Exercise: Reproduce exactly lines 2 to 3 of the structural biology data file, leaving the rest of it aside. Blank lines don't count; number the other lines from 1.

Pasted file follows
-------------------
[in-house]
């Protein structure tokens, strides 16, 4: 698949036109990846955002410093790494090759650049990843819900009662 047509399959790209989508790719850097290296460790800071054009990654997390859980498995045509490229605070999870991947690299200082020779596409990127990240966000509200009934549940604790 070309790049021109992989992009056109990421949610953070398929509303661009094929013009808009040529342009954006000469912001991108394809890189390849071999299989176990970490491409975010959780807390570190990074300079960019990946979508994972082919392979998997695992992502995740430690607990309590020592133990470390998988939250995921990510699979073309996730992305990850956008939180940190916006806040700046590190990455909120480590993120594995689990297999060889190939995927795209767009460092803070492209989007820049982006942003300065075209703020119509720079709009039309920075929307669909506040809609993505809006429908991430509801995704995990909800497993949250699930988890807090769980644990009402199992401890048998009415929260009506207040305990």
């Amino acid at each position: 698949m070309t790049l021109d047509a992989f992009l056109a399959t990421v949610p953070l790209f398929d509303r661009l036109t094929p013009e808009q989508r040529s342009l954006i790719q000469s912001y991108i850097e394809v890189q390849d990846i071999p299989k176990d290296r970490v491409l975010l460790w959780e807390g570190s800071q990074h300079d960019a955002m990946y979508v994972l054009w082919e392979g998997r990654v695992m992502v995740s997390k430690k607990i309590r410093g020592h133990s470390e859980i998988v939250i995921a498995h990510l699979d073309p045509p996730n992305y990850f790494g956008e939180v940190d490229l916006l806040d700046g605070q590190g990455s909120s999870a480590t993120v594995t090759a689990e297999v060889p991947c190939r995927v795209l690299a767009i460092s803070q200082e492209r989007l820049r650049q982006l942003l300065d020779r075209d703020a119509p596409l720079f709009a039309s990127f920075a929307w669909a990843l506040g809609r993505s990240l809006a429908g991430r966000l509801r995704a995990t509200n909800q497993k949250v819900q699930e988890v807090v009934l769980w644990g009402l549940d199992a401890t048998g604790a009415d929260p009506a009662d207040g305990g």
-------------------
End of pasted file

């Protein structure tokens, strides 16, 4: 698949036109990846955002410093790494090759650049990843819900009662 047509399959790209989508790719850097290296460790800071054009990654997390859980498995045509490229605070999870991947690299200082020779596409990127990240966000509200009934549940604790 070309790049021109992989992009056109990421949610953070398929509303661009094929013009808009040529342009954006000469912001991108394809890189390849071999299989176990970490491409975010959780807390570190990074300079960019990946979508994972082919392979998997695992992502995740430690607990309590020592133990470390998988939250995921990510699979073309996730992305990850956008939180940190916006806040700046590190990455909120480590993120594995689990297999060889190939995927795209767009460092803070492209989007820049982006942003300065075209703020119509720079709009039309920075929307669909506040809609993505809006429908991430509801995704995990909800497993949250699930988890807090769980644990009402199992401890048998009415929260009506207040305990």
């Amino acid at each position: 698949m070309t790049l021109d047509a992989f992009l056109a399959t990421v949610p953070l790209f398929d509303r661009l036109t094929p013009e808009q989508r040529s342009l954006i790719q000469s912001y991108i850097e394809v890189q390849d990846i071999p299989k176990d290296r970490v491409l975010l460790w959780e807390g570190s800071q990074h300079d960019a955002m990946y979508v994972l054009w082919e392979g998997r990654v695992m992502v995740s997390k430690k607990i309590r410093g020592h133990s470390e859980i998988v939250i995921a498995h990510l699979d073309p045509p996730n992305y990850f790494g956008e939180v940190d490229l916006l806040d700046g605070q590190g990455s909120s999870a480590t993120v594995t090759a689990e297999v060889p991947c190939r995927v795209l690299a767009i460092s803070q200082e492209r989007l820049r650049q982006l942003l300065d020779r075209d703020a119509p596409l720079f709009a039309s990127f920075a929307w669909a990843l506040g809609r993505s990240l809006a429908g991430r966000l509801r995704a995990t509200n909800q497993k949250v819900q699930e988890v807090v009934l769980w644990g009402l549940d199992a401890t048998g604790a009415d929260p009506a009662d207040g305990g």